the aggregate. Long-tailed ducks (oldsquaws) and harlequins would be 
included in general duck limits and seasons would remain closed for 
spectacled and Steller's eiders. For Canada geese, the Council 
recommended removal of Canada goose bag limit restrictions within dark 
goose bag limits (4/8) in Alaska Game Management Subunit 9E (Alaska 
Peninsula) and Unit 18 (Y-K Delta). Further, for tundra swans, the 
Council recommended that tundra swan permits issued for swan hunts in 
Alaska allow the take of up to 3 swans per permit, with no change in 
reporting requirements or other framework conditions.

Public Comment Invited

    We intend that adopted final rules be as responsive as possible to 
all concerned interests, and therefore desire to obtain the comments 
and suggestions of the public, other concerned governmental agencies, 
non-governmental organizations, and other private interests on these 
proposals. However, special circumstances are involved in the 
establishment of these regulations which limit the amount of time that 
we can allow for public comment. Specifically, two considerations 
compress the time in which the rulemaking process must operate: (1) the 
need to establish final rules at a point early enough in the summer to 
allow affected State agencies to appropriately adjust their licensing 
and regulatory mechanisms; and (2) the unavailability, before mid-June, 
of specific, reliable data on this year's status of some waterfowl and 
migratory shore and upland game bird populations. Therefore, we believe 
that to allow comment periods past the dates specified is contrary to 
the public interest.

Comment Procedure

    The Department of the Interior's policy is, whenever practicable, 
to afford the public an opportunity to participate in the rulemaking 
process. Accordingly, we invite interested persons to submit written 
comments, suggestions, or recommendations regarding the proposed 
regulations. Before promulgation of final migratory game bird hunting 
regulations, we will take into consideration all comments received. 
Such comments, and any additional information received, may lead to 
final regulations that differ from these proposals. We invite 
interested persons to participate in this rulemaking by submitting 
written comments to the

[[Page 32762]]

address indicated under the caption ADDRESSES.
    You may inspect comments received on the proposed annual 
regulations during normal business hours at the Service's office in 
room 634, 4401 North Fairfax Drive, Arlington, Virginia. For each 
series of proposed rulemakings, we will establish specific comment 
periods. We will consider, but possibly may not respond in detail to, 
each comment. As in the past, we will summarize all comments received 
during the comment period and respond to them after the closing date.

NEPA Consideration

    NEPA considerations are covered by the programmatic document, 
``Final Supplemental Environmental Impact Statement: Issuance of Annual 
Regulations Permitting the Sport Hunting of Migratory Birds (FSES 88-
14),'' filed with the Environmental Protection Agency on June 9, 1988.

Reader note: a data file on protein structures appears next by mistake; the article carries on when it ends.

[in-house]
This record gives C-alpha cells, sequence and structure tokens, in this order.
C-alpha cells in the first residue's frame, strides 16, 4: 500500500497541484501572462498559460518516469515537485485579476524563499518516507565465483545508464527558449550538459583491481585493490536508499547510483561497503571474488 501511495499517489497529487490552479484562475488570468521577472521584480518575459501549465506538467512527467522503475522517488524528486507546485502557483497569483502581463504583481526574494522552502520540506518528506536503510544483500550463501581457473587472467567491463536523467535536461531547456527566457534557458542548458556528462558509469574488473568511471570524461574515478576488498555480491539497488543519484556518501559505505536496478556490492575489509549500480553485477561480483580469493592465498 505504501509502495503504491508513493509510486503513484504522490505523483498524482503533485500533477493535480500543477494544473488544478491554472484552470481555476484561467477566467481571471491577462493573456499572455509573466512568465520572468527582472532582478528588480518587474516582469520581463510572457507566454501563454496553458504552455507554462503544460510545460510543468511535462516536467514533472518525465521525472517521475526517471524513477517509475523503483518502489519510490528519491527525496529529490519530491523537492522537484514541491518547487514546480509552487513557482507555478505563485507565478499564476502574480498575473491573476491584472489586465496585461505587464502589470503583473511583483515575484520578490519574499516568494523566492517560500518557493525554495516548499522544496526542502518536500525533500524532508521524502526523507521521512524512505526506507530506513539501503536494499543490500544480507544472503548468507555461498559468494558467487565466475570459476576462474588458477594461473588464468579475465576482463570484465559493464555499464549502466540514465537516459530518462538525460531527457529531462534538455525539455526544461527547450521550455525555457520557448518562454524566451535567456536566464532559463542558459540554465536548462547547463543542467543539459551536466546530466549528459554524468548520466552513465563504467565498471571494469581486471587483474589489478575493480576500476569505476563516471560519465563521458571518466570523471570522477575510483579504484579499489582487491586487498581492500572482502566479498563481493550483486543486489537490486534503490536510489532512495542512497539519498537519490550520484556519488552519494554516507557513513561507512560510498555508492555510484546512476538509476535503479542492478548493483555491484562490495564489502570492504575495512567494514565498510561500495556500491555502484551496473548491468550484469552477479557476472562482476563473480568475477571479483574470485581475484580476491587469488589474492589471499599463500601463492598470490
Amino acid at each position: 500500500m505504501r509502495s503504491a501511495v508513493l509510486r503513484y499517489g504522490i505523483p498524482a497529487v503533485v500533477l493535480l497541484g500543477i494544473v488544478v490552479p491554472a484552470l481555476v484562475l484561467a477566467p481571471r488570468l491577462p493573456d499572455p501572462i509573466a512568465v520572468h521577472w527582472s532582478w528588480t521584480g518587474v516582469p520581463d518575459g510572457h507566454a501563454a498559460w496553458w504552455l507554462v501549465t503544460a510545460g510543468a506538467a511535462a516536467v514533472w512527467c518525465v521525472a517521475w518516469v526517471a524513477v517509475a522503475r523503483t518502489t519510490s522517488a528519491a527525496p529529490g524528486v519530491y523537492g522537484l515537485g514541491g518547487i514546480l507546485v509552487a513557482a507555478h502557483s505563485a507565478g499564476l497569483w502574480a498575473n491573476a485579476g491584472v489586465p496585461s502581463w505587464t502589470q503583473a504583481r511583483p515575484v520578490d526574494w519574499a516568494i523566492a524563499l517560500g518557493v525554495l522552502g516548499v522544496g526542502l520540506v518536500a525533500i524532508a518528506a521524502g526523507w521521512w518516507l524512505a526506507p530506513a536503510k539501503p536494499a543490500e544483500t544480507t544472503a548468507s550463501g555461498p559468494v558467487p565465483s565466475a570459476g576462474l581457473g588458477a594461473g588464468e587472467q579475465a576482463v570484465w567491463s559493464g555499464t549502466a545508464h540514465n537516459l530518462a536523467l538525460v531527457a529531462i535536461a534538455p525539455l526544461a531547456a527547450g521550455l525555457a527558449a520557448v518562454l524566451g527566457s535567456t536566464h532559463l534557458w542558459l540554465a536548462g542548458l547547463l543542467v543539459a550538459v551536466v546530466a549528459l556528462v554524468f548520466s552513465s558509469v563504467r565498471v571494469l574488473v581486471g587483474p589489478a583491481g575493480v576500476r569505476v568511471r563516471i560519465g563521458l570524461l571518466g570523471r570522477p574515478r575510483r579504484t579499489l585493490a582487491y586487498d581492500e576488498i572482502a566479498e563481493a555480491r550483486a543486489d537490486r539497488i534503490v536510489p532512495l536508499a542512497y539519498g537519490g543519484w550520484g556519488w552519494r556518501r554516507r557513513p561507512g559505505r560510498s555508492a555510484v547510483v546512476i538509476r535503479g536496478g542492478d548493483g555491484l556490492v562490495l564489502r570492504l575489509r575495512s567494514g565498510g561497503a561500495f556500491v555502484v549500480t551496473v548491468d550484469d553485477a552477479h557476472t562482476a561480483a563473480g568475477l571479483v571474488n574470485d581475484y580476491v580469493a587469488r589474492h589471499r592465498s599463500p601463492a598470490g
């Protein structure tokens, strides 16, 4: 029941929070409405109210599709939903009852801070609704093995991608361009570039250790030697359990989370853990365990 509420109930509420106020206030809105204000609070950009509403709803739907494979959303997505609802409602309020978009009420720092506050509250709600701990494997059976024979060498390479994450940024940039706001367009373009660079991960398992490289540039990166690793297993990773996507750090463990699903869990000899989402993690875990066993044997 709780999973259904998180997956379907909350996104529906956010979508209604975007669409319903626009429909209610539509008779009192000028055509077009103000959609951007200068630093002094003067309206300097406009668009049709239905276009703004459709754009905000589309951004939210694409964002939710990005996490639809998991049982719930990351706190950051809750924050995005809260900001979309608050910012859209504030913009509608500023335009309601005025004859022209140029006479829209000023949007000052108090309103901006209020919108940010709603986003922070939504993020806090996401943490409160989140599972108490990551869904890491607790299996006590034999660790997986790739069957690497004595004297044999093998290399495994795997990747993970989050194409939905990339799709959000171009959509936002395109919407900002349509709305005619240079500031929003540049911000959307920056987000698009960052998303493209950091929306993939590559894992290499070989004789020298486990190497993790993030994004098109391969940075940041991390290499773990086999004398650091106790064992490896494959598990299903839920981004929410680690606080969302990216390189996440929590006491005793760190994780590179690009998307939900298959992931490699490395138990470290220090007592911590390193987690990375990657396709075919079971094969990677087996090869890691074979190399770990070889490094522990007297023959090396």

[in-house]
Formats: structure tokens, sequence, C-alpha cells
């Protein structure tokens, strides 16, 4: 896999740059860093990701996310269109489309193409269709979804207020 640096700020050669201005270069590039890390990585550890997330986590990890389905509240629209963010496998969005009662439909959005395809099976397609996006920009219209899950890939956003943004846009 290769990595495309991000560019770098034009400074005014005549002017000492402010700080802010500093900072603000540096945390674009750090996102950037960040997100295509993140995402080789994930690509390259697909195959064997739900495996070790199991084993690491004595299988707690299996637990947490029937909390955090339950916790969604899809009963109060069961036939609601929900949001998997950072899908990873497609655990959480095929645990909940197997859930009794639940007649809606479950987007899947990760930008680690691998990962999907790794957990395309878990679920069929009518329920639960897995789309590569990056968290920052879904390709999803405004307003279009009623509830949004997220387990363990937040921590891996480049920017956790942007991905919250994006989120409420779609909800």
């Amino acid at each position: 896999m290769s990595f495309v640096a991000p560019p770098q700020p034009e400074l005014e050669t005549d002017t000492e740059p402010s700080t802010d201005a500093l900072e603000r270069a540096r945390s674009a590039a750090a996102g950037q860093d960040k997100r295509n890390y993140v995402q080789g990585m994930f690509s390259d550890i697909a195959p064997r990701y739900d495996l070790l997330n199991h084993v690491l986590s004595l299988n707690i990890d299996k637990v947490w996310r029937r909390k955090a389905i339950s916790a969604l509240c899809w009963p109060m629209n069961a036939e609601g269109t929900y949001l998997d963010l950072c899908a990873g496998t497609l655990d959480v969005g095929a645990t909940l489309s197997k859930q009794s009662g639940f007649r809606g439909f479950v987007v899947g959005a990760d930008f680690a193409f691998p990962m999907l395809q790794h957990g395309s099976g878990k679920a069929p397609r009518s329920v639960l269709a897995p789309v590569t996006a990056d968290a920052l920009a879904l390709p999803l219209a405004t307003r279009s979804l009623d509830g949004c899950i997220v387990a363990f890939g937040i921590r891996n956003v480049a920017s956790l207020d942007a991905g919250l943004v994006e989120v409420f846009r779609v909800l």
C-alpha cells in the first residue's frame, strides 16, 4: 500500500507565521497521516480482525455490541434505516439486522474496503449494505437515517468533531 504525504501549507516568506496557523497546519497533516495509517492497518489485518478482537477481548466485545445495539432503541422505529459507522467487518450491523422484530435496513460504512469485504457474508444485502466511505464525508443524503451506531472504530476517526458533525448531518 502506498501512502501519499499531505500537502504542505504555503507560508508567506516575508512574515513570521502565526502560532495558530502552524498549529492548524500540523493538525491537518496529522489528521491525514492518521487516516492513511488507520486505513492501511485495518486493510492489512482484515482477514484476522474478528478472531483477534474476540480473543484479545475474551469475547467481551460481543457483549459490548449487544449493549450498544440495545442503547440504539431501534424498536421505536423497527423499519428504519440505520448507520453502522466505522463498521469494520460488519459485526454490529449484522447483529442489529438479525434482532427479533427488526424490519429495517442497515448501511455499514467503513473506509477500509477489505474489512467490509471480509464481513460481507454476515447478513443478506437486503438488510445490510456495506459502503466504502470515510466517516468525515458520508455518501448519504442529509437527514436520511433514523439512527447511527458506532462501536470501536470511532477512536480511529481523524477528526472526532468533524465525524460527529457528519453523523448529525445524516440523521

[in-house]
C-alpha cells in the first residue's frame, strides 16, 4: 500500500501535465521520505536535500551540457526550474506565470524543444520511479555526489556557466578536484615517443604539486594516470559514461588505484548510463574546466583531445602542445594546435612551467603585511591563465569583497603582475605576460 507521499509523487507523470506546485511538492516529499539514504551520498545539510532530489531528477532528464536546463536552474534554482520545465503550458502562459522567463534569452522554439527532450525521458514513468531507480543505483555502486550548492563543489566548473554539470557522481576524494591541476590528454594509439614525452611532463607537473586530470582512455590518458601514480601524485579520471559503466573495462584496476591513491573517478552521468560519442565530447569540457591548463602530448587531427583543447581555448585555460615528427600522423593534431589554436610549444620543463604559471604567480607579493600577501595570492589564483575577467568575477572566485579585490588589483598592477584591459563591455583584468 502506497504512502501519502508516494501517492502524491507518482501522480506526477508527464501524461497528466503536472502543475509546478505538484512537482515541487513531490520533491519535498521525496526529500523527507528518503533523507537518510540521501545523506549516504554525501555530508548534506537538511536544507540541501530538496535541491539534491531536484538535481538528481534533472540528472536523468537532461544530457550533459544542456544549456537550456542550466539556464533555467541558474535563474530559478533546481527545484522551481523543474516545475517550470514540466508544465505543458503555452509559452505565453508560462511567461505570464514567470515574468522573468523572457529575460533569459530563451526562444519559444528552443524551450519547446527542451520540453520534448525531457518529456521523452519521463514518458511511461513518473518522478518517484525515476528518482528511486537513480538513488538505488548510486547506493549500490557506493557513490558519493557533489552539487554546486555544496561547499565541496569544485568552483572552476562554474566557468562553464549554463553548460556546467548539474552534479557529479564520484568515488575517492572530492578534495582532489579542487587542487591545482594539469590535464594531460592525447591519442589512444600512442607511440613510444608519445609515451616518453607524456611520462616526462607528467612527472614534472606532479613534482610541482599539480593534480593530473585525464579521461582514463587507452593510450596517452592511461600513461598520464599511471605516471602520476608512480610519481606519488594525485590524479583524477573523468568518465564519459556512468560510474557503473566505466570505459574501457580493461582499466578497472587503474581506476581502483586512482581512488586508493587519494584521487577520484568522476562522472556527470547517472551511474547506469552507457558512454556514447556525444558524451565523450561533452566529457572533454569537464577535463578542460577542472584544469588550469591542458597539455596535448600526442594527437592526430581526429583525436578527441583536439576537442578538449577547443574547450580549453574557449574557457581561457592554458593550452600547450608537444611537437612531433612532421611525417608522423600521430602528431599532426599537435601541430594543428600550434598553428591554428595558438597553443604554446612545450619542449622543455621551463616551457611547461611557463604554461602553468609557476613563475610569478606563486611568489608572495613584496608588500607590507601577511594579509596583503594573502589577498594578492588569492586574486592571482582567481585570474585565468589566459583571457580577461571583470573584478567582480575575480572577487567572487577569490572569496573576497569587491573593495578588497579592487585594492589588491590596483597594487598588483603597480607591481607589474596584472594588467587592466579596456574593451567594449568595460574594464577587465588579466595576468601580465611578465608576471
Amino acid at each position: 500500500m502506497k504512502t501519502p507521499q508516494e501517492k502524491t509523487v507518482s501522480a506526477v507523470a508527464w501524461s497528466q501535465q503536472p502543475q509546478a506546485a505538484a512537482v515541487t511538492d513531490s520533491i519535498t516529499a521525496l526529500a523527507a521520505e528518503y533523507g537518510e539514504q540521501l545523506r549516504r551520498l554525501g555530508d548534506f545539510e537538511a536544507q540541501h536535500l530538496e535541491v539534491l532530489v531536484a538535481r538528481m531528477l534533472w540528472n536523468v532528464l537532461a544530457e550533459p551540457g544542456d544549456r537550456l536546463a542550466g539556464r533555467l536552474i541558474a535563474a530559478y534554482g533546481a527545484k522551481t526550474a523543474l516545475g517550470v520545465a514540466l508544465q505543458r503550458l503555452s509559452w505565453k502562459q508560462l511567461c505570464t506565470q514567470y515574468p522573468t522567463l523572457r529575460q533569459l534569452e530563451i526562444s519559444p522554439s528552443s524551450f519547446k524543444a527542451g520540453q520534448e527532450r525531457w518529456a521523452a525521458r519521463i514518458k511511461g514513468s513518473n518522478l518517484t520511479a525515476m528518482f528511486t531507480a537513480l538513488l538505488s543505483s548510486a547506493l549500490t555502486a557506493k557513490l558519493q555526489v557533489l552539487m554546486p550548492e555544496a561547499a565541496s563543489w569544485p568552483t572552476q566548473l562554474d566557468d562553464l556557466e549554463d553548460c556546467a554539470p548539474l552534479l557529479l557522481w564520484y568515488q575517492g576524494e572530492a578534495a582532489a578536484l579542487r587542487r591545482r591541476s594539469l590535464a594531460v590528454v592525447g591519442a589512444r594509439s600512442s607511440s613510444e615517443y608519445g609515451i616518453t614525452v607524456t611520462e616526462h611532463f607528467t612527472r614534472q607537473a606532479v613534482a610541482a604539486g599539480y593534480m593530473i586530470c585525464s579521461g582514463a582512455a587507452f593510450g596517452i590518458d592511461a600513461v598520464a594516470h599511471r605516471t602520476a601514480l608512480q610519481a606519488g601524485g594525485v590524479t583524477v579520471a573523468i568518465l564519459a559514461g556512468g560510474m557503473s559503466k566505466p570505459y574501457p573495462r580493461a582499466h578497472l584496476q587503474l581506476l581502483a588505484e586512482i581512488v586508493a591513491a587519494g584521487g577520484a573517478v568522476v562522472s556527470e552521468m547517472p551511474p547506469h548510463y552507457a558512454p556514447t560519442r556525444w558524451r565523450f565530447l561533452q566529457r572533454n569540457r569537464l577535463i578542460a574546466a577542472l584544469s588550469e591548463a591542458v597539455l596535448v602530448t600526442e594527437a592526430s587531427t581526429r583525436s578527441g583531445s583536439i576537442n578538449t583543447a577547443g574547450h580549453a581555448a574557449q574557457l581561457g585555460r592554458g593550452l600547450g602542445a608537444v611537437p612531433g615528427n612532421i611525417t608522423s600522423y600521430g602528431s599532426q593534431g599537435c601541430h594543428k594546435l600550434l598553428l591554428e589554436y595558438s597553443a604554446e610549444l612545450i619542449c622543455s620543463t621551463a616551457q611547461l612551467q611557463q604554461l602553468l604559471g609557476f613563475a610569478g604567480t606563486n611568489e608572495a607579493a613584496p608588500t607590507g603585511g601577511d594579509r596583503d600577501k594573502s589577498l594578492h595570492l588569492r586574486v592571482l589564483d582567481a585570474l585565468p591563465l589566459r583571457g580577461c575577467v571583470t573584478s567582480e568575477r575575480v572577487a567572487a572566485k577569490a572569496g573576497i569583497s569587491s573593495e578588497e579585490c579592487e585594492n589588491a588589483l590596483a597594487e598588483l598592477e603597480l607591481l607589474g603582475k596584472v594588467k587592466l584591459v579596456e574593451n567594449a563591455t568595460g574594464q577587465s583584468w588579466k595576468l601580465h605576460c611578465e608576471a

We published a Notice of Availability in the Federal Register on June 
16, 1988 (53 FR 22582). We published our Record of Decision on August 
18, 1988 (53 FR 31341). Copies are available from the address indicated 
under the caption ADDRESSES.

Endangered Species Act Consideration

    Prior to issuance of the 1999-2000 migratory game bird hunting 
regulations, we will consider provisions of the Endangered Species Act 
of 1973, as amended, (16 U.S.C. 1531-1543; hereinafter the Act) to 
ensure that hunting is not likely to jeopardize the continued existence 
of any species designated as endangered or threatened or modify or 
destroy its critical habitat and that the proposed action is consistent 
with conservation programs for those species. Consultations under 
Section 7 of this Act may cause us to change proposals in this and 
future supplemental proposed rulemaking documents.

Executive Order (E.O.) 12866

    While this individual supplemental rule was not reviewed by the 
Office of Management and Budget (OMB), the migratory bird hunting 
regulations are economically significant and are annually reviewed by 
OMB under E.O. 12866.
    E.O. 12866 requires each agency to write regulations that are easy 
to understand. We invite comments on how to make this rule easier to 
understand, including answers to questions such as the following: (1) 
Are the requirements in the rule clearly stated? (2) Does the rule 
contain technical language or jargon that interferes with its clarity? 
(3) Does the format of the rule (grouping and order of sections, use of 
headings, paragraphing, etc.) aid or reduce its clarity? (4) Would the 
rule be easier to understand if it were divided into more (but shorter) 
sections? (5) Is the description of the rule in the ``Supplementary 
Information'' section of the preamble helpful in understanding the 
rule? What else could the Service do to make the rule easier to 

Regulatory Flexibility Act

    These regulations have a significant economic impact on substantial 
numbers of small entities under the Regulatory Flexibility Act (5 
U.S.C. 601 et seq.). We analyzed the economic impacts of the annual